Part 6 of the Cross-Cutting Issues' sector of the Criminal Justice Assessment Toolkit, produced by the United Nation Office on Drugs and Crime.
This Tool helps guide the assessment of gender in the criminal justice system. In conducting assessments of the judicial system’s role in the criminal justice system, the assessor would ideally use this tool in conjunction with other tools in the Criminal Justice Assessment Toolkit.
The term “gender” is used throughout this Tool. Gender refers to the particular roles and relationships, personality traits, behaviours and values that society ascribes to men and women. “Gender” refers to learned differences between men and women, while “sex” refers to the biological differences between males and females. Gender roles vary widely within and across cultures and can, and do, change over time. Gender refers not simply to women or men but to the relationships between them. Gender justice is not a special justice system for women but one that authentically serves the various needs of both men and women. The focus on women is due to the disadvantages many women currently face in some environments.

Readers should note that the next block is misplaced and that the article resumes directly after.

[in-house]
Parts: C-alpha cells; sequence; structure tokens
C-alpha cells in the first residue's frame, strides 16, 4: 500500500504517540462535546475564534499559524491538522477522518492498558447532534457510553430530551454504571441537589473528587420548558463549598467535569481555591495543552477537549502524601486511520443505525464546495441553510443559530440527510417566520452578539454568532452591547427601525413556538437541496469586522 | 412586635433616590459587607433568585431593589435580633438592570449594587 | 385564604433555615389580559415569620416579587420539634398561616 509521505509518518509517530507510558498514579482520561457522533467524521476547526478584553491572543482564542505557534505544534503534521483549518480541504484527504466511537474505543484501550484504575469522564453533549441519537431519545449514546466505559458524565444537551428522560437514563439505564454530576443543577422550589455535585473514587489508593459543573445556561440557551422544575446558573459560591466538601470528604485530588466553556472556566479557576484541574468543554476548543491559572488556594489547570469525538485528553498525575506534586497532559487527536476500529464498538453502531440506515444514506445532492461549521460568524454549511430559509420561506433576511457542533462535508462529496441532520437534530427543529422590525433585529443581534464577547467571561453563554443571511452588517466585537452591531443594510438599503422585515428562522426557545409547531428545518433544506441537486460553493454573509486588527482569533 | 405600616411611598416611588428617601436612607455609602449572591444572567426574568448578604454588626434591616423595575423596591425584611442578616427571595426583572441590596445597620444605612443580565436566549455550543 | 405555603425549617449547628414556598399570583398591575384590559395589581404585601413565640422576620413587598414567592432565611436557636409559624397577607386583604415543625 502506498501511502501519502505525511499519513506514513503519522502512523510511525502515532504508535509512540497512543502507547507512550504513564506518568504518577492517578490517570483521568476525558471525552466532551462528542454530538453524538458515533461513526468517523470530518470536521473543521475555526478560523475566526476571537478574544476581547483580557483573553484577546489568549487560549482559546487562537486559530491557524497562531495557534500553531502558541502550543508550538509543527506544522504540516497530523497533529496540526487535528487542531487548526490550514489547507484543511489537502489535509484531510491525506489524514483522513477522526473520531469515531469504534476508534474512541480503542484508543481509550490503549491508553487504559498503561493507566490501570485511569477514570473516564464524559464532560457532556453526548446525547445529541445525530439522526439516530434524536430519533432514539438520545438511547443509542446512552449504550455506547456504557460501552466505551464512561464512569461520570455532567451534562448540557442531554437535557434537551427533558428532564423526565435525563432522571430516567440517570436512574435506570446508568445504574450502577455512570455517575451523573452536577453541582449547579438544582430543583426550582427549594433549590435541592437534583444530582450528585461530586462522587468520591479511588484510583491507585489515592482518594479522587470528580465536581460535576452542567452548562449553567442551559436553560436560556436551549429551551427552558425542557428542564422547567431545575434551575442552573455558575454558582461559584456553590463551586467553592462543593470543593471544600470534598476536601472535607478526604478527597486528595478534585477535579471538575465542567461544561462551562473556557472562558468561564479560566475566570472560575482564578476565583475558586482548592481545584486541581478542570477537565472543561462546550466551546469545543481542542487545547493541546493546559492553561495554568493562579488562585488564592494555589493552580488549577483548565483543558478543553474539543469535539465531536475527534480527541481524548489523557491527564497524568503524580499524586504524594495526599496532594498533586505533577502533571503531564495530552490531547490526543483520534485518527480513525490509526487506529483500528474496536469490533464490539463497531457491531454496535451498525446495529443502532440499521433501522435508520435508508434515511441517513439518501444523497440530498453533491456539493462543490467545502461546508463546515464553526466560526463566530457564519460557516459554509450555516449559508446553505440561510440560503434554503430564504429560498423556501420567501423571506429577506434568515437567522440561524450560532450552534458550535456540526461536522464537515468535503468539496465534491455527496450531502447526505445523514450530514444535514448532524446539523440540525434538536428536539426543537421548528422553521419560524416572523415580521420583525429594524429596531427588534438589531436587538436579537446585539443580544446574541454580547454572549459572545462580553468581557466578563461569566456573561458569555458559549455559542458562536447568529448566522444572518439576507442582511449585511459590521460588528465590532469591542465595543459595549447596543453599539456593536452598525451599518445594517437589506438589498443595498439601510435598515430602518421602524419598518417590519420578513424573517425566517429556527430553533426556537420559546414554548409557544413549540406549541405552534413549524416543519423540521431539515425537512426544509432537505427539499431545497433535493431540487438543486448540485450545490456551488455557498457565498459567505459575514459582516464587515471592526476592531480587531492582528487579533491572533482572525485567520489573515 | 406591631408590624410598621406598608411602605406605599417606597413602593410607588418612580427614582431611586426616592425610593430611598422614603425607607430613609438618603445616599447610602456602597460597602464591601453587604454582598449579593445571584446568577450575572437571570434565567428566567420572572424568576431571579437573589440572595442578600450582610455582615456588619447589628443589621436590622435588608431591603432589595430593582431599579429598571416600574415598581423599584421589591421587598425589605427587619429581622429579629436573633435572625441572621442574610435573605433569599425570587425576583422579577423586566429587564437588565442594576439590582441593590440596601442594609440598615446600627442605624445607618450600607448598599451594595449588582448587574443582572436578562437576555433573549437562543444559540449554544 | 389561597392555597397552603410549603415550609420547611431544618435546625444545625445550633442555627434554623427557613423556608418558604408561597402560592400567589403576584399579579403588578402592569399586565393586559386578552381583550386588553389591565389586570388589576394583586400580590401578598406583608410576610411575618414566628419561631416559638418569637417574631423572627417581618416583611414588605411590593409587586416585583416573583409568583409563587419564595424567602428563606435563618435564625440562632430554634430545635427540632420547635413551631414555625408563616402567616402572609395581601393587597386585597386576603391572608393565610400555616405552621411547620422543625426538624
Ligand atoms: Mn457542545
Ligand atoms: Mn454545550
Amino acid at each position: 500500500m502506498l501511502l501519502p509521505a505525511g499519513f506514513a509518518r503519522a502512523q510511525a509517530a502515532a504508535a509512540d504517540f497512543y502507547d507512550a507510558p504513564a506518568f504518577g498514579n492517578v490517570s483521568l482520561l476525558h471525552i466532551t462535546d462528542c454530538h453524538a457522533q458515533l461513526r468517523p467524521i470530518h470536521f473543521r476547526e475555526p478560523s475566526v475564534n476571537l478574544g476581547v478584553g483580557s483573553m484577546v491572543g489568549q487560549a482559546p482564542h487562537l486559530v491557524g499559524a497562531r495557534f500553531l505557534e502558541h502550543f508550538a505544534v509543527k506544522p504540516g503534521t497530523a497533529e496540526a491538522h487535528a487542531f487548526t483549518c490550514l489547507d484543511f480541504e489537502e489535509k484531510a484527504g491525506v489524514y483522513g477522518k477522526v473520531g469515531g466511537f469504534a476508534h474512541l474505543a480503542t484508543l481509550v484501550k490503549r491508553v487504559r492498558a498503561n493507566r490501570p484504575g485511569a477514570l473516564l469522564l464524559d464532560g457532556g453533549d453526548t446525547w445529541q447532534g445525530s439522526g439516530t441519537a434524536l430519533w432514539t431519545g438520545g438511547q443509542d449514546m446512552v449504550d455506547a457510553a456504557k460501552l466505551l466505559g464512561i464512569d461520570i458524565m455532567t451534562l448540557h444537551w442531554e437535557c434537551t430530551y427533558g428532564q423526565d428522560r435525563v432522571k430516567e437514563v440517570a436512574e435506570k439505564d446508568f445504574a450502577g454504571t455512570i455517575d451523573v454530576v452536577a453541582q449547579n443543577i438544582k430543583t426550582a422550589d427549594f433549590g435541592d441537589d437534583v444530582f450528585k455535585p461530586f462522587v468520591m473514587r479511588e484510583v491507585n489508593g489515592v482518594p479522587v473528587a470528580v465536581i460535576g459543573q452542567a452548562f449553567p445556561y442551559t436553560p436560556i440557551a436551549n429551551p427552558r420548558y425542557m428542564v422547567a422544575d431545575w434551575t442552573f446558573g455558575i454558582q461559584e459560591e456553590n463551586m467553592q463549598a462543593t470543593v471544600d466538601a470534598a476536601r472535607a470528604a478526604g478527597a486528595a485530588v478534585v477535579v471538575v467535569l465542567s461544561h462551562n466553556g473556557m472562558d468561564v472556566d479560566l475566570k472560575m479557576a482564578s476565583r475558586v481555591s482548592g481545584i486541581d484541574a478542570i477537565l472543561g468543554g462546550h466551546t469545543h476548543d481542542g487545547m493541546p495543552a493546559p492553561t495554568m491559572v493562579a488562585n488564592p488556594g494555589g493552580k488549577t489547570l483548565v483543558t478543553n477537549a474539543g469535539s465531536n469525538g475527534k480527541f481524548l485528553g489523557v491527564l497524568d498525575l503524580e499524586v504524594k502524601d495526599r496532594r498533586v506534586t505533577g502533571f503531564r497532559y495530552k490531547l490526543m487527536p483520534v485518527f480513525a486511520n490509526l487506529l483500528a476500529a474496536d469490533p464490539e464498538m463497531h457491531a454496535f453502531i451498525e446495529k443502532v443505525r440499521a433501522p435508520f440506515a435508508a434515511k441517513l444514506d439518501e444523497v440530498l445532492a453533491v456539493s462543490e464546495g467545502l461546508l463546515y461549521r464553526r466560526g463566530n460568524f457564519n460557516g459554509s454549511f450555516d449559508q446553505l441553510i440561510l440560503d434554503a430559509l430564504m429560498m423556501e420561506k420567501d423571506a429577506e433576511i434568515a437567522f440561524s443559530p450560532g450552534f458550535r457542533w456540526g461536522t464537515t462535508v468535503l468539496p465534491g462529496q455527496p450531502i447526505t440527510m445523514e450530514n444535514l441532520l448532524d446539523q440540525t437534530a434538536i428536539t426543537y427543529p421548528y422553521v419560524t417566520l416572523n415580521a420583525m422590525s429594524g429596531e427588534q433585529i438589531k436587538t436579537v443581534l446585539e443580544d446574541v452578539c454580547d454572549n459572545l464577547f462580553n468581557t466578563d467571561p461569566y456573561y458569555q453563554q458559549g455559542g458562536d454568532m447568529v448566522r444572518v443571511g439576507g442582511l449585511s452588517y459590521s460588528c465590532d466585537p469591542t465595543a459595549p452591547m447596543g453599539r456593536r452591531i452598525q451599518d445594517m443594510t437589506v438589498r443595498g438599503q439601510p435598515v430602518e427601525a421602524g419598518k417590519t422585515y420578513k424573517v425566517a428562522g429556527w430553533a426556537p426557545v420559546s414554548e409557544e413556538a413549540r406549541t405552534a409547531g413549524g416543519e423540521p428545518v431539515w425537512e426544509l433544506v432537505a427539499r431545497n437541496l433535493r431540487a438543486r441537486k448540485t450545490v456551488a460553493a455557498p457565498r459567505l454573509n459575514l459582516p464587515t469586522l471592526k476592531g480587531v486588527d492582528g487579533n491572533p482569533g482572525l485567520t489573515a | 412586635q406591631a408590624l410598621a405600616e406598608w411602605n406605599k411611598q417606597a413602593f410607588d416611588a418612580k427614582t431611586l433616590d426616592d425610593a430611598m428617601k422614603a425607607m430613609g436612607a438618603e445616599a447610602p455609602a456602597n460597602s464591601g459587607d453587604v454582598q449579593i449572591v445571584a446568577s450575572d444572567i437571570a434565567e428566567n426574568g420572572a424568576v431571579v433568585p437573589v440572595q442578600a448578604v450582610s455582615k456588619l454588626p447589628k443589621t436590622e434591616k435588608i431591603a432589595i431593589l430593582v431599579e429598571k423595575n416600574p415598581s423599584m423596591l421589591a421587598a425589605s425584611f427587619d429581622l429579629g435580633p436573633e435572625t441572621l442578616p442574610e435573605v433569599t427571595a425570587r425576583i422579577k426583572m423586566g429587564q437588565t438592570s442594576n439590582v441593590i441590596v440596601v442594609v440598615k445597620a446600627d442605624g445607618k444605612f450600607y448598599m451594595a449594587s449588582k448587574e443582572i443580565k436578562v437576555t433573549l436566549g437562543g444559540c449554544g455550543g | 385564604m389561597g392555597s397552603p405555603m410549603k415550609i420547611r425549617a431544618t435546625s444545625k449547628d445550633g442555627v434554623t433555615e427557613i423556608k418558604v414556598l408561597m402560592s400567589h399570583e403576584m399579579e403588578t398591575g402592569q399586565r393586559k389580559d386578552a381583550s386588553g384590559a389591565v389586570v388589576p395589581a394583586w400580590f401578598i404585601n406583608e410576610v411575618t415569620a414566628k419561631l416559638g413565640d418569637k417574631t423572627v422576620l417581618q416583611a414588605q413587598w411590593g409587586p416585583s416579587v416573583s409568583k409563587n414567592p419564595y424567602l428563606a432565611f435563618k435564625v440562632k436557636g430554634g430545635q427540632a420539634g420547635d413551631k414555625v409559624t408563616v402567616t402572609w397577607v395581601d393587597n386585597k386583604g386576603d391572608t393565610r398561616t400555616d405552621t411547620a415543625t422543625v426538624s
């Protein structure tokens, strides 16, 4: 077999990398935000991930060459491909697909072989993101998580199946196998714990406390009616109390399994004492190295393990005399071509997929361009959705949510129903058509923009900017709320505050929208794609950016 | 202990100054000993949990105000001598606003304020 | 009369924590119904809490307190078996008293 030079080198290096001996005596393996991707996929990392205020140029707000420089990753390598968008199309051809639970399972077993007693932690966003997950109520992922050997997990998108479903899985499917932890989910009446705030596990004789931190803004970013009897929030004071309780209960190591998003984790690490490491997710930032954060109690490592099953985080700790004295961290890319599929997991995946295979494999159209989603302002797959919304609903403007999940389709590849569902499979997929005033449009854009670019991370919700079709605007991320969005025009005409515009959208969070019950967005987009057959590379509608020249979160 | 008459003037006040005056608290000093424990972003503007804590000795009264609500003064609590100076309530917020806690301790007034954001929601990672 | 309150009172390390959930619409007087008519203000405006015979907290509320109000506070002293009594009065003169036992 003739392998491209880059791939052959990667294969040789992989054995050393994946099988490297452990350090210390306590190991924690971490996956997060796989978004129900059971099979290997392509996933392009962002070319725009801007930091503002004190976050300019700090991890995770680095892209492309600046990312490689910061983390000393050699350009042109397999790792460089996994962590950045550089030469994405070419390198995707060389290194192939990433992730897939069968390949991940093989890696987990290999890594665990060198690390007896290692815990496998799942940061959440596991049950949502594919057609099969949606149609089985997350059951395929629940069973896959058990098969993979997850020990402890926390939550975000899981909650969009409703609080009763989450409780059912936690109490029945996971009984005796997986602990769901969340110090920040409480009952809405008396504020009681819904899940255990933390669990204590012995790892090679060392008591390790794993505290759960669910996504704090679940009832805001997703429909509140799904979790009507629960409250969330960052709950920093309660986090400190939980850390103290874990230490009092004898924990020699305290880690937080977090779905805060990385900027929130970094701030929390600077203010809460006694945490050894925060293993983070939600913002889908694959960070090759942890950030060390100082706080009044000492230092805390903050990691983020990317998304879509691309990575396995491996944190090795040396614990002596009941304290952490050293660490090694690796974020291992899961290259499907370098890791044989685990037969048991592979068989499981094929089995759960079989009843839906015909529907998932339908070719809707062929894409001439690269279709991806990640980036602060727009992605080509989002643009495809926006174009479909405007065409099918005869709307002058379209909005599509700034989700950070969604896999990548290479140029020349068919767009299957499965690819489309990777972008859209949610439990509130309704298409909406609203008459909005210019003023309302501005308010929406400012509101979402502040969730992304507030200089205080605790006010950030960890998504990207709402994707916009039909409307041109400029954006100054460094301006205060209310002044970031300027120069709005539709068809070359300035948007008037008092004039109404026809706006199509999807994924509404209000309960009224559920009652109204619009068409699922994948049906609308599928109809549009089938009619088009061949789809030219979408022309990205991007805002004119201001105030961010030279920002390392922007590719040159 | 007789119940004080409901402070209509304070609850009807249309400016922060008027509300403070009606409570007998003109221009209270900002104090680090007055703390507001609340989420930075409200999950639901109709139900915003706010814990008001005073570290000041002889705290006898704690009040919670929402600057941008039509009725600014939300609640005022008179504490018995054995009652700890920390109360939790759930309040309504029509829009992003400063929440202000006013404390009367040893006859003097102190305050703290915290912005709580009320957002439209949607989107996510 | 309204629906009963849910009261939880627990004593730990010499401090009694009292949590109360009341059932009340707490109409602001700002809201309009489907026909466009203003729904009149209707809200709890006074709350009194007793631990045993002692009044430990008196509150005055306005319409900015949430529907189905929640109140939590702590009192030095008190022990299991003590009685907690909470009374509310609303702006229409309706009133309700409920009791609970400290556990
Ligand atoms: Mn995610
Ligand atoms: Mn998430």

Historically, and globally, women are underrepresented as actors in the criminal justice system but over-represented as victims/survivors of gender-based crimes: violence, discrimination and harassment. Identifying and understanding the realities of women and men in the community as well as the gender biases that may promote discrimination, limit access to justice and prevent women’s full participation in the criminal justice system underpin any assessment of the criminal justice system and should inform all recommendations for technical assistance.
There is a body of international law that sets out standards for gender justice including: the elimination of discrimination against women; the elimination of violence against women; development of non-discriminatory legislation; the prevention, suppression and criminalizing of human trafficking; gender-sensitive judicial systems; equal participation of women within the judicial system; crime prevention; and, the treatment of women in detention or custodial settings. These standards are reflected in the instruments below and throughout this Tool.